Search Images Maps Play YouTube News Gmail Drive More »
Sign in
Screen reader users: click this link for accessible mode. Accessible mode has the same essential features but works better with your reader.

Patents

  1. Advanced Patent Search
Publication numberUS6550839 B2
Publication typeGrant
Application numberUS 09/849,779
Publication dateApr 22, 2003
Filing dateMay 4, 2001
Priority dateMay 11, 2000
Fee statusPaid
Also published asEP1154113A2, EP1154113A3, EP1154113B1, US20020005650
Publication number09849779, 849779, US 6550839 B2, US 6550839B2, US-B2-6550839, US6550839 B2, US6550839B2
InventorsLloyd Walker Rogers, Jr., Ann P McCarthy-Garland, Douglas Dombrowski, Theodore J Lindsay, Ian Martin, Howard Warren Kuhlman, Michael Antonio Ciavaglia
Original AssigneeDelphi Technologies, Inc.
Export CitationBiBTeX, EndNote, RefMan
External Links: USPTO, USPTO Assignment, Espacenet
Vehicle pivoting closure power operating assembly
US 6550839 B2
Abstract
A vehicle pivoting closure assembly has a concealed power actuator remotely operated by a controller to open and close a closure or liftgate. A hinge member of the power actuator is engaged pivotally to a vehicle structure about a hinge axis, and rigidly to the closure. An armature extends pivotally from an elongated linear moving rack about a rack pivot axis and to the hinge member. The armature also pivotally engages the hinge member about a secondary pivot axis disposed parallel to the hinge axis and rack pivot axis. The rack is driven by a pinion gear train powered by a motor through a clutch. The hinge, the rack, the gear train and the motor are all supported by a reinforcement tray forming a modular engaged to the vehicle structure. The tray isolates the extreme dynamic loads placed upon the hinge by the motor, thereby eliminating the need to further reinforce the vehicle structure.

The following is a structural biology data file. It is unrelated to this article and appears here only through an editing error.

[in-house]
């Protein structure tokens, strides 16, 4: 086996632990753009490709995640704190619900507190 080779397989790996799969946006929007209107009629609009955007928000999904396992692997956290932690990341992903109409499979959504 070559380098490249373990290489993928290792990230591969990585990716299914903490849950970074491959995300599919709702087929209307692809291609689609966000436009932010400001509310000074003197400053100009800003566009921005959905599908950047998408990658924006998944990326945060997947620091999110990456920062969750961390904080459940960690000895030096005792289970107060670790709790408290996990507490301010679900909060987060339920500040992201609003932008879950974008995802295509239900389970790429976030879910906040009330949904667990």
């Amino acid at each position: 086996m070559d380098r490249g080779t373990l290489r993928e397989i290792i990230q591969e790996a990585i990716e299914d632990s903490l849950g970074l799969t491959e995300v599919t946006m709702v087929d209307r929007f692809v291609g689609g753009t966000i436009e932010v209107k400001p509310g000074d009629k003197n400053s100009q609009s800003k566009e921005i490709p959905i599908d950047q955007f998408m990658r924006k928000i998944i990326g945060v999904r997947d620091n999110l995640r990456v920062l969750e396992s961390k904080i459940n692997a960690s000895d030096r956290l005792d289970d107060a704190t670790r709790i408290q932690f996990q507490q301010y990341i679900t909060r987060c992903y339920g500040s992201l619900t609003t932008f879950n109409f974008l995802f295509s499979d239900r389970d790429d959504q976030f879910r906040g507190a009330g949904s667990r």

Images(6)
Previous page
Next page
Claims(19)
What is claimed is: